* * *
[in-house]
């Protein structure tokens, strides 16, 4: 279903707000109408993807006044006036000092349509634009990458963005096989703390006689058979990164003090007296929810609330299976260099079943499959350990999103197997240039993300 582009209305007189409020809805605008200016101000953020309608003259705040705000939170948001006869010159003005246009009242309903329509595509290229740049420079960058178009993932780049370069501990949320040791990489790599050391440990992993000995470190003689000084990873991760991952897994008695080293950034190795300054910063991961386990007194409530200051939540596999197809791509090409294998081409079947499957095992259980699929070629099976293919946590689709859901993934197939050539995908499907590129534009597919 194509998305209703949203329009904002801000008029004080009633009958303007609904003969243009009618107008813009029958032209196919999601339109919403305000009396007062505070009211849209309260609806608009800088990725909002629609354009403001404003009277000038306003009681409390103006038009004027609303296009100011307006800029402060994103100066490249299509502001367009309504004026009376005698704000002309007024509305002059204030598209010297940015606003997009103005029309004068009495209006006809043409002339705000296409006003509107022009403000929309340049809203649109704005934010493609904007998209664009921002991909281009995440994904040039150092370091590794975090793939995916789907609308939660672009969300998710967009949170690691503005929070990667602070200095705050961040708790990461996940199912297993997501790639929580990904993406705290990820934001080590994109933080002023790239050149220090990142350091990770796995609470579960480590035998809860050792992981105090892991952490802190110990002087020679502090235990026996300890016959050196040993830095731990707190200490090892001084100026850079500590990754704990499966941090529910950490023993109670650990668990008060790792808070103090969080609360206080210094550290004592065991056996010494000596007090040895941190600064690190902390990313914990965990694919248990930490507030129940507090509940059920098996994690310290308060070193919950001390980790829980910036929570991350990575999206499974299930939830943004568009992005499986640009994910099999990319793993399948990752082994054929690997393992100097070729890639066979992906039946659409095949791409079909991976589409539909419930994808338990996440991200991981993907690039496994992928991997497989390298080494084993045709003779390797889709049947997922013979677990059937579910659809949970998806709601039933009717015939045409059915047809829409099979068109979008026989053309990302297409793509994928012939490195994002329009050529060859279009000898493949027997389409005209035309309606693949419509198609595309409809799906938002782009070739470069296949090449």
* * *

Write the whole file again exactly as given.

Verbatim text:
[in-house]
């Protein structure tokens, strides 16, 4: 279903707000109408993807006044006036000092349509634009990458963005096989703390006689058979990164003090007296929810609330299976260099079943499959350990999103197997240039993300 582009209305007189409020809805605008200016101000953020309608003259705040705000939170948001006869010159003005246009009242309903329509595509290229740049420079960058178009993932780049370069501990949320040791990489790599050391440990992993000995470190003689000084990873991760991952897994008695080293950034190795300054910063991961386990007194409530200051939540596999197809791509090409294998081409079947499957095992259980699929070629099976293919946590689709859901993934197939050539995908499907590129534009597919 194509998305209703949203329009904002801000008029004080009633009958303007609904003969243009009618107008813009029958032209196919999601339109919403305000009396007062505070009211849209309260609806608009800088990725909002629609354009403001404003009277000038306003009681409390103006038009004027609303296009100011307006800029402060994103100066490249299509502001367009309504004026009376005698704000002309007024509305002059204030598209010297940015606003997009103005029309004068009495209006006809043409002339705000296409006003509107022009403000929309340049809203649109704005934010493609904007998209664009921002991909281009995440994904040039150092370091590794975090793939995916789907609308939660672009969300998710967009949170690691503005929070990667602070200095705050961040708790990461996940199912297993997501790639929580990904993406705290990820934001080590994109933080002023790239050149220090990142350091990770796995609470579960480590035998809860050792992981105090892991952490802190110990002087020679502090235990026996300890016959050196040993830095731990707190200490090892001084100026850079500590990754704990499966941090529910950490023993109670650990668990008060790792808070103090969080609360206080210094550290004592065991056996010494000596007090040895941190600064690190902390990313914990965990694919248990930490507030129940507090509940059920098996994690310290308060070193919950001390980790829980910036929570991350990575999206499974299930939830943004568009992005499986640009994910099999990319793993399948990752082994054929690997393992100097070729890639066979992906039946659409095949791409079909991976589409539909419930994808338990996440991200991981993907690039496994992928991997497989390298080494084993045709003779390797889709049947997922013979677990059937579910659809949970998806709601039933009717015939045409059915047809829409099979068109979008026989053309990302297409793509994928012939490195994002329009050529060859279009000898493949027997389409005209035309309606693949419509198609595309409809799906938002782009070739470069296949090449």